STEP (the Society of Trust and Estate Practitioners) has recently launched a new campaign to encourage people to protect their sentimental digital assets. STEP’s research from last year suggests that a quarter of respondents had clients who had experienced difficulties accessing their loved ones’ digital assets, and developing the public’s understanding in this area is therefore important.
But how can you ensure, when making a Will, that your digital assets will be passed on in accordance with your wishes and expectations?
The first priority is to check that the social media platform you use (if it is a social media account you wish to pass on) has ‘legacy settings’ that you can enable. Some social media platforms allow account holders to nominate a “legacy contact“ to take control of their account, once they have enabled the relevant settings, but social media companies’ policies vary and STEP have produced very good guidance in this regard (see here) which you may wish to review.
It is also important to speak to family members about how you would like them to manage your digital assets after your death, and to consider putting your wishes in writing to avoid any confusion. It would be prudent to inform family of which social media platform you use, and how you would like your digital memories to be passed on.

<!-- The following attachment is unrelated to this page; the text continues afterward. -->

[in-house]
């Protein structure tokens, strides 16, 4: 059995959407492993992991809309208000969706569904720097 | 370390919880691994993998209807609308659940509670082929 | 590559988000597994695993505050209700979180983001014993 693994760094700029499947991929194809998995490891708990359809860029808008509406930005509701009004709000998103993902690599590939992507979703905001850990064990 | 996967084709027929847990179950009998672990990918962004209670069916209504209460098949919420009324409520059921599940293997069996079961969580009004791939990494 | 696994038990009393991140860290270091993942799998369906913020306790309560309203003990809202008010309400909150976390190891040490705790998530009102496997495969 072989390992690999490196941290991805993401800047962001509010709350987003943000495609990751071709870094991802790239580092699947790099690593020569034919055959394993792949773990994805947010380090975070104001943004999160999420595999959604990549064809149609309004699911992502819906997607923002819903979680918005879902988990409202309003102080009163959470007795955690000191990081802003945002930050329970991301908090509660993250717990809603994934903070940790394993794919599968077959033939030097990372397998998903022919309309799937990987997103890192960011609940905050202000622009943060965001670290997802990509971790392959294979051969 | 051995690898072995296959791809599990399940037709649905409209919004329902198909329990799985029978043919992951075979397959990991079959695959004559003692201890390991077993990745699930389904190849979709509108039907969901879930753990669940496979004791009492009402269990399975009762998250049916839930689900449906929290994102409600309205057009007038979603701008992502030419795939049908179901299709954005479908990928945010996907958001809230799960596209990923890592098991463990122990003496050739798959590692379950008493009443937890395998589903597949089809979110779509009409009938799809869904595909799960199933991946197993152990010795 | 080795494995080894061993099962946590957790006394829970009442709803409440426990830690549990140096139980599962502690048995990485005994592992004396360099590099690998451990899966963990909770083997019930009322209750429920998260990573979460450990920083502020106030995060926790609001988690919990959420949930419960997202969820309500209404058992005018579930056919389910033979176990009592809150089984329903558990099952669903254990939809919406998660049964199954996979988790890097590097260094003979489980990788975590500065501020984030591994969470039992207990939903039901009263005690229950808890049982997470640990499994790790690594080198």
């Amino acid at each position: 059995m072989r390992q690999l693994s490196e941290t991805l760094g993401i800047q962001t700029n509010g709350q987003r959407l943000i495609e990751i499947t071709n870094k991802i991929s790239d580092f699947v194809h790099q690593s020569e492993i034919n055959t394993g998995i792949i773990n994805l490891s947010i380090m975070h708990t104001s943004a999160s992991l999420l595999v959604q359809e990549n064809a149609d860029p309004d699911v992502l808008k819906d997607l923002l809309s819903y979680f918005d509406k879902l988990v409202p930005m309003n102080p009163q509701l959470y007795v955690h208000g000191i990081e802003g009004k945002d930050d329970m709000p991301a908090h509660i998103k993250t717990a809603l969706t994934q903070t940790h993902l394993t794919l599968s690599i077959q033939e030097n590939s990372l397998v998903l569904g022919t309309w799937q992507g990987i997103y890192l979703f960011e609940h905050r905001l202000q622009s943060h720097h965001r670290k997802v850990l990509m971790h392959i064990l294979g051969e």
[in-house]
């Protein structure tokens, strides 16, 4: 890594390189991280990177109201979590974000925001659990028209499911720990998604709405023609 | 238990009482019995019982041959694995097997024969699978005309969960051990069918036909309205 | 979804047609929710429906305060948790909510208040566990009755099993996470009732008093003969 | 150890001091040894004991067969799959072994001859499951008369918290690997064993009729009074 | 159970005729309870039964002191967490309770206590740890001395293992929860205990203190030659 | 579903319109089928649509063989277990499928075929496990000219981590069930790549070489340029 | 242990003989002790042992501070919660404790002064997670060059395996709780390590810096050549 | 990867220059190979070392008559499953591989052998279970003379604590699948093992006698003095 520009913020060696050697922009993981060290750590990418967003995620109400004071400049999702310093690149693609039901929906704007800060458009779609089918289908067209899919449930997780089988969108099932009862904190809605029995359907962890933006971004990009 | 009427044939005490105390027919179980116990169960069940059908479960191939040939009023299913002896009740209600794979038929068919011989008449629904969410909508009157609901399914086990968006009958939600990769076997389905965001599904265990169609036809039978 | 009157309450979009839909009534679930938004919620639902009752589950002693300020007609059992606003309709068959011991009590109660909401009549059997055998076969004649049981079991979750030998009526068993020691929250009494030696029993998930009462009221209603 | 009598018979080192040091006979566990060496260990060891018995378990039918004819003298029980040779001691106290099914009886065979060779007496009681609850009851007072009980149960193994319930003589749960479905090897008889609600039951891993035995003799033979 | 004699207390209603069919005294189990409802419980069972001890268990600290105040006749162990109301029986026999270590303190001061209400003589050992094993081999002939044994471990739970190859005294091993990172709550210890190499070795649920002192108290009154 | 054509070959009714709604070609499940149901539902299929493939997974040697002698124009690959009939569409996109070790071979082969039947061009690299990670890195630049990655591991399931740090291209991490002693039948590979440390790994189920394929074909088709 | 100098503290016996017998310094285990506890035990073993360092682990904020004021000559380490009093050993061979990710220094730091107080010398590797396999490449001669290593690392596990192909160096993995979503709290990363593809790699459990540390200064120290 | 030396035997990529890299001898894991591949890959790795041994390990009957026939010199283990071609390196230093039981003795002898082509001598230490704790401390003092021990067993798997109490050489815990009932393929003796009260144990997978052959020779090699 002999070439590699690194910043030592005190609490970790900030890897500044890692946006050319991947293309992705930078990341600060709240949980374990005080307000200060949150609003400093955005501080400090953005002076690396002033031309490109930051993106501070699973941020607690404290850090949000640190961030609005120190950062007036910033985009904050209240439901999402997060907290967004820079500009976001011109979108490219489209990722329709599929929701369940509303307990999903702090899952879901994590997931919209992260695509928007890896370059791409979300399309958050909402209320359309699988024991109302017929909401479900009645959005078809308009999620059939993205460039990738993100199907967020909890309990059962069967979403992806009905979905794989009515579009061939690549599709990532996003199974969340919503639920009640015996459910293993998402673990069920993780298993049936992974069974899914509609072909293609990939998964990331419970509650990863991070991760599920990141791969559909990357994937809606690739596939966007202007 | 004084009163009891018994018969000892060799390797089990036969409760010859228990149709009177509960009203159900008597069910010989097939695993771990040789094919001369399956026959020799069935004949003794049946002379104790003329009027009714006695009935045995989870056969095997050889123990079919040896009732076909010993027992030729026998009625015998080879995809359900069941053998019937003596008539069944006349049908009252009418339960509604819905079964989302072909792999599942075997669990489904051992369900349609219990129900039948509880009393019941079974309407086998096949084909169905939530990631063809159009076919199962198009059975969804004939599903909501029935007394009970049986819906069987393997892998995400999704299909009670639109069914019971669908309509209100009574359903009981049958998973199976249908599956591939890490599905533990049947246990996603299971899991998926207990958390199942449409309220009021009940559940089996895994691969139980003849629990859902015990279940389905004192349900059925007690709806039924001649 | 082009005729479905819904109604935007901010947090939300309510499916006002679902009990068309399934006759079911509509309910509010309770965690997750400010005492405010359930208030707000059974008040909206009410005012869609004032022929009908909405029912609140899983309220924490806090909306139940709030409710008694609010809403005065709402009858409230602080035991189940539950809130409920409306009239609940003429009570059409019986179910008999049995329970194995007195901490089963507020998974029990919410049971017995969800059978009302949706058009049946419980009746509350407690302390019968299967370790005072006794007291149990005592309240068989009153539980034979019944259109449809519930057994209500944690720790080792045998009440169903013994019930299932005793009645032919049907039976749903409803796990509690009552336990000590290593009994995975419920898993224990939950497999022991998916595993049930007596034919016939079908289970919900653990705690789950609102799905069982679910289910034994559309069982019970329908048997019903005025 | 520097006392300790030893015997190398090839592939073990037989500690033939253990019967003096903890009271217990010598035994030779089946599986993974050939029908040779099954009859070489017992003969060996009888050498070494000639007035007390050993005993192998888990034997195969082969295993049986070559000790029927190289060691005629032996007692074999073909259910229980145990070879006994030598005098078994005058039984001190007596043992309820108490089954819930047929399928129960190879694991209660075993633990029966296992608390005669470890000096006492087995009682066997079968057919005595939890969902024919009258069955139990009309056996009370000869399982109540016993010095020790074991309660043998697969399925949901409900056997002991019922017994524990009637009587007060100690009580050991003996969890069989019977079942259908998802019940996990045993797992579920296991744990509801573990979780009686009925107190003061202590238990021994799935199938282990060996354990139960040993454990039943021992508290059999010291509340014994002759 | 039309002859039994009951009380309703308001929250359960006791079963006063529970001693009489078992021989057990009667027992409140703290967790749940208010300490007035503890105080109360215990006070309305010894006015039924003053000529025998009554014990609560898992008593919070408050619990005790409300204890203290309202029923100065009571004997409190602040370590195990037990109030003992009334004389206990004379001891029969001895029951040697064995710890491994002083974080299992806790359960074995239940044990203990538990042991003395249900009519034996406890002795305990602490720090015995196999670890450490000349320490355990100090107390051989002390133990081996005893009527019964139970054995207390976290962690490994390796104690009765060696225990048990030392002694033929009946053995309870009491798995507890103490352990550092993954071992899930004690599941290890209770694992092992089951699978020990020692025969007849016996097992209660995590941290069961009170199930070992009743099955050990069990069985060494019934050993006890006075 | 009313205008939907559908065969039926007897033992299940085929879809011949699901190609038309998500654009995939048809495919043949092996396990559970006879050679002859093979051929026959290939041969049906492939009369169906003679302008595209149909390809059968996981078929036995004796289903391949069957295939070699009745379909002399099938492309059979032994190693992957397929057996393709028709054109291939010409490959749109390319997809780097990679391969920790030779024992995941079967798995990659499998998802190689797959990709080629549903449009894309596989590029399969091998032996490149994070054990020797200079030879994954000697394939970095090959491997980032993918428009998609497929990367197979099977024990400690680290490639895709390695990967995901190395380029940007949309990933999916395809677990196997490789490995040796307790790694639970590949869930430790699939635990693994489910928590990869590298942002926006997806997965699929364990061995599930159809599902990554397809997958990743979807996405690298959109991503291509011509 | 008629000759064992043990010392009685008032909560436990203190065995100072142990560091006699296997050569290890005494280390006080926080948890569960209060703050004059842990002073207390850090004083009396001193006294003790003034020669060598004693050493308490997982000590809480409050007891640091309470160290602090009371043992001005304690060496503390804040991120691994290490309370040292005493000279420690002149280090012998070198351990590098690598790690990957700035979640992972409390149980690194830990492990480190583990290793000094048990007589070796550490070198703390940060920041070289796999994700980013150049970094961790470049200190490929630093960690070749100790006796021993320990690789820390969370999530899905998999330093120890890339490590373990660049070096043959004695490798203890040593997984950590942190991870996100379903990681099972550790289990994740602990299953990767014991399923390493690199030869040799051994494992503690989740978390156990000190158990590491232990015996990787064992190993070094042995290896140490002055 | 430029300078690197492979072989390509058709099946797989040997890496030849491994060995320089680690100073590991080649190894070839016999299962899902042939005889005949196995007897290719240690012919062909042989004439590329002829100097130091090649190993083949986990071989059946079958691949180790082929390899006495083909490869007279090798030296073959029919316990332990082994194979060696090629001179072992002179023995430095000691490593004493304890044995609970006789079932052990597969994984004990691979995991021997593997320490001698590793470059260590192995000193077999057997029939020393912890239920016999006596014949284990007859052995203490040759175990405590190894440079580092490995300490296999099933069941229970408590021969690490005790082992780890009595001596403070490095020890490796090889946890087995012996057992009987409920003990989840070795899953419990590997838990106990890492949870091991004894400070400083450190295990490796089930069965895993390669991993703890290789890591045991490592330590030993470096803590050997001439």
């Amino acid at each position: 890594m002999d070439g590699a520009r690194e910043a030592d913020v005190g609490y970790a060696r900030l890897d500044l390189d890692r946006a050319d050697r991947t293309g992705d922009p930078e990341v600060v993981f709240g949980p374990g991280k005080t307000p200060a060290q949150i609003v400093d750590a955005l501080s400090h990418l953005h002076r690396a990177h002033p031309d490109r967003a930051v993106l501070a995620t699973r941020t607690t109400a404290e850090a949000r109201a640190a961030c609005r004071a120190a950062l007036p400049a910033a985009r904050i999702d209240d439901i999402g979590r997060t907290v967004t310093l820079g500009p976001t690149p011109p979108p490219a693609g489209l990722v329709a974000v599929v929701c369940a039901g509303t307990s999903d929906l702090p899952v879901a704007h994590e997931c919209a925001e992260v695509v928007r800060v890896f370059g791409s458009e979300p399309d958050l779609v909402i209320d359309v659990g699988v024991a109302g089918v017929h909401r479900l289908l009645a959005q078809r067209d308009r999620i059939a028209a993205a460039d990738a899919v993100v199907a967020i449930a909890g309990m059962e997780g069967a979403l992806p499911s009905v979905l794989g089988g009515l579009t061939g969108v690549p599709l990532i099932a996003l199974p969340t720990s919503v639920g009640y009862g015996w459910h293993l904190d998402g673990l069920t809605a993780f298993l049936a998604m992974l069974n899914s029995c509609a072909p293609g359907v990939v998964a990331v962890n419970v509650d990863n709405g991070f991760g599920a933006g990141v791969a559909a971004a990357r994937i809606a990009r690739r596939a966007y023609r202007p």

Finally, when making your Will, it is important to consider the manner in which “intangible assets“ such as digital memories will pass. The definition of “personal chattels“ was widened in 2014 to (broadly) include all of a deceased’s tangible assets, but “personal chattels” are nonetheless still limited to tangible assets, unless the definition of personal chattels is amended in your Will so that it includes intangible as well as tangible assets. If your wishes are for your digital memories to be dealt with in the same way as your tangible assets, and under the same Will provisions (for example you may wish for both tangible and intangible assets to be distributed by your executors in accordance with your written wishes), you should consider amending your Will to ensure that tangible and intangible assets will all be treated in the same way.
Should you wish to discuss digital assets in further detail, or wish to update your Will in order to include your digital assets, our Private Client team would be happy to assist.